If your plaster or drywall ceiling has some isolated damage to it, you may be able to just patch or plaster it over. However, if one-third or more of the surface is damaged beyond repair, you're probably better off pulling it all down and drywalling the whole ceiling from scratch. It is much easier to hang drywall from bare ceiling joists than it is to hang it over partially collapsed plaster.
Things You'll Need
- Half-inch drywall sheets (4-by-8 feet)
- Tape measure
- Utility knife
- Two stepladders
- Screw gun
- Drywall screws
- Drywall tape
- Drywall joint compound
- Drywall knife
- Drywall sander
Use your prybar and hammer to pull down any remaining plaster or drywall from the ceiling, exposing the joists completely. Pull out all the remaining nails from the joists.
Measure the ceiling from one end out, in a direction perpendicular to the joists. Take the measurement from the wall to the middle of the width of the furthest joist out that's within 8 feet of the wall. Standard joists are 1½ inches wide along the narrow edges of the boards, so your measurement would be ¾ inch in from the edge of the last joist within the 8-foot section.)
Mark that measurement on a piece of drywall. Set a T-square on the edge of the drywall at the measurement and score along the edge of it with a utility knife. Snap the piece at the scored line.
Hold the cut drywall to the ceiling (with an assistant), positioned so the cut end is against the wall and the other edge is at the middle of the width of the joist to which you measured.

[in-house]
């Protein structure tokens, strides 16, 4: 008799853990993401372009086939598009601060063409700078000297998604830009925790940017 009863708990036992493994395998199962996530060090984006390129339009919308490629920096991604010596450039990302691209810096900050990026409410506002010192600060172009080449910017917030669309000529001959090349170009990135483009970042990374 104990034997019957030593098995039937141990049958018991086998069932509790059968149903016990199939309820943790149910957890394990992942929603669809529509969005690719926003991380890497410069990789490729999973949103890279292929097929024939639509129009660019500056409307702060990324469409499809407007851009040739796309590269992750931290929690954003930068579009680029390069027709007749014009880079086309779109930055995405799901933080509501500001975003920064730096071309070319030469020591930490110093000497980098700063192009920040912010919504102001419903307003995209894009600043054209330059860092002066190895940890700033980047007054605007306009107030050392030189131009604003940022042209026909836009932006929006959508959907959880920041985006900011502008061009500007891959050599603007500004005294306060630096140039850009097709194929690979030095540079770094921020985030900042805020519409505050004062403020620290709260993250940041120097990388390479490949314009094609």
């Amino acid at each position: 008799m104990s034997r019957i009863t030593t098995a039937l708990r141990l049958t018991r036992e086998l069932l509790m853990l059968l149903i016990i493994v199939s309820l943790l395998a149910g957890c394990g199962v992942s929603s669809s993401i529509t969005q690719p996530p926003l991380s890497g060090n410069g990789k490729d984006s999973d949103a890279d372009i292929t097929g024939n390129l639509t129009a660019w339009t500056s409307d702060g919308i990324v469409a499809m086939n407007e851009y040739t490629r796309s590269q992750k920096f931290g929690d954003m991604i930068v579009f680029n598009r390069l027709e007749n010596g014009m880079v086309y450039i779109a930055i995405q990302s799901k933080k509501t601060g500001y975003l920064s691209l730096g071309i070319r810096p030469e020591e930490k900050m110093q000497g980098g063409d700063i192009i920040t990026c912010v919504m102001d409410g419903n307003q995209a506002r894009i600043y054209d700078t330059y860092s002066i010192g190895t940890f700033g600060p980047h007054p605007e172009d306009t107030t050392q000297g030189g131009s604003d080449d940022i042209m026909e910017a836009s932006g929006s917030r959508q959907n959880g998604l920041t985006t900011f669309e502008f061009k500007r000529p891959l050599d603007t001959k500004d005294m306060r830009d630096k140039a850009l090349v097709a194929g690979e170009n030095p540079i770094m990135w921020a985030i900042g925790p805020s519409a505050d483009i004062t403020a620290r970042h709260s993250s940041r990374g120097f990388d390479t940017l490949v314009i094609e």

Drive galvanized drywall screws along each point where the board crosses a joist. Put the screws about every 6 inches along each joist.
Set a second drywall sheet at the end of the first. Screw to the joists in the same manner. Repeat the process, hanging as many full sheets as will fit. Cut the last sheet as before to go against the far wall.
Repeat for each row of drywall sheets, installing them side by side and covering the entire ceiling. Stagger the rows by starting each row at the opposite end of the room as the previous one.
Press drywall tape over all the seams of the ceiling. Spread drywall joint compound over the tape, using a drywall knife. Make the line of compound slightly wider than the tape and very flat. Spread additional compound over the screw holes. Let it dry for about 6 hours.
Apply a second coat of compound over the first, making it a little wider. Let it set for 6 hours. Apply a third and final coat, making the seam a little wider. Let it dry overnight. Sand it smooth with a drywall sander. The ceiling now is ready for painting.